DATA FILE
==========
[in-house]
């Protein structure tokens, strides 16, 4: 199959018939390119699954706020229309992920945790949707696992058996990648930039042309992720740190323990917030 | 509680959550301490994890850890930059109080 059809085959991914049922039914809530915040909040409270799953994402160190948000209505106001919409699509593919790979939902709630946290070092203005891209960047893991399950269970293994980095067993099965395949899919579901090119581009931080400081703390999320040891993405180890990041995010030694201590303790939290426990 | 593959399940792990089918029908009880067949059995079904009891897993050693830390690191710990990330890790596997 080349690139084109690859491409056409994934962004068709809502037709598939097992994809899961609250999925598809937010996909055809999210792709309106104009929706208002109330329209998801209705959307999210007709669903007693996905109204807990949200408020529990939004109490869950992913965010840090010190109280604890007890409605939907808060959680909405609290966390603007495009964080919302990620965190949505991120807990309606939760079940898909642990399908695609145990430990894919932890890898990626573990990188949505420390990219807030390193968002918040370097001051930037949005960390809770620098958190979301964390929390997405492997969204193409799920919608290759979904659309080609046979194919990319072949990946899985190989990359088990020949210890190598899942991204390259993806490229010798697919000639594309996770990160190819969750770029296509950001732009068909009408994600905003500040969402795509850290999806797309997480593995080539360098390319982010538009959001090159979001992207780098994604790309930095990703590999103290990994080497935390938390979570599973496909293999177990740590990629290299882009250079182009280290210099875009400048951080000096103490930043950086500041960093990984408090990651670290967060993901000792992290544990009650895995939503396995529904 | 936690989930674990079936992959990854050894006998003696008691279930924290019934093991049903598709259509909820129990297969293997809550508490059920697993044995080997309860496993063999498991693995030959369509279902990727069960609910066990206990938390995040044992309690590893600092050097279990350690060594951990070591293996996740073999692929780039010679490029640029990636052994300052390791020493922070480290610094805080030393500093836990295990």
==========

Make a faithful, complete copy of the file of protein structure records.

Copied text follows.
[in-house]
């Protein structure tokens, strides 16, 4: 199959018939390119699954706020229309992920945790949707696992058996990648930039042309992720740190323990917030 | 509680959550301490994890850890930059109080 059809085959991914049922039914809530915040909040409270799953994402160190948000209505106001919409699509593919790979939902709630946290070092203005891209960047893991399950269970293994980095067993099965395949899919579901090119581009931080400081703390999320040891993405180890990041995010030694201590303790939290426990 | 593959399940792990089918029908009880067949059995079904009891897993050693830390690191710990990330890790596997 080349690139084109690859491409056409994934962004068709809502037709598939097992994809899961609250999925598809937010996909055809999210792709309106104009929706208002109330329209998801209705959307999210007709669903007693996905109204807990949200408020529990939004109490869950992913965010840090010190109280604890007890409605939907808060959680909405609290966390603007495009964080919302990620965190949505991120807990309606939760079940898909642990399908695609145990430990894919932890890898990626573990990188949505420390990219807030390193968002918040370097001051930037949005960390809770620098958190979301964390929390997405492997969204193409799920919608290759979904659309080609046979194919990319072949990946899985190989990359088990020949210890190598899942991204390259993806490229010798697919000639594309996770990160190819969750770029296509950001732009068909009408994600905003500040969402795509850290999806797309997480593995080539360098390319982010538009959001090159979001992207780098994604790309930095990703590999103290990994080497935390938390979570599973496909293999177990740590990629290299882009250079182009280290210099875009400048951080000096103490930043950086500041960093990984408090990651670290967060993901000792992290544990009650895995939503396995529904 | 936690989930674990079936992959990854050894006998003696008691279930924290019934093991049903598709259509909820129990297969293997809550508490059920697993044995080997309860496993063999498991693995030959369509279902990727069960609910066990206990938390995040044992309690590893600092050097279990350690060594951990070591293996996740073999692929780039010679490029640029990636052994300052390791020493922070480290610094805080030393500093836990295990």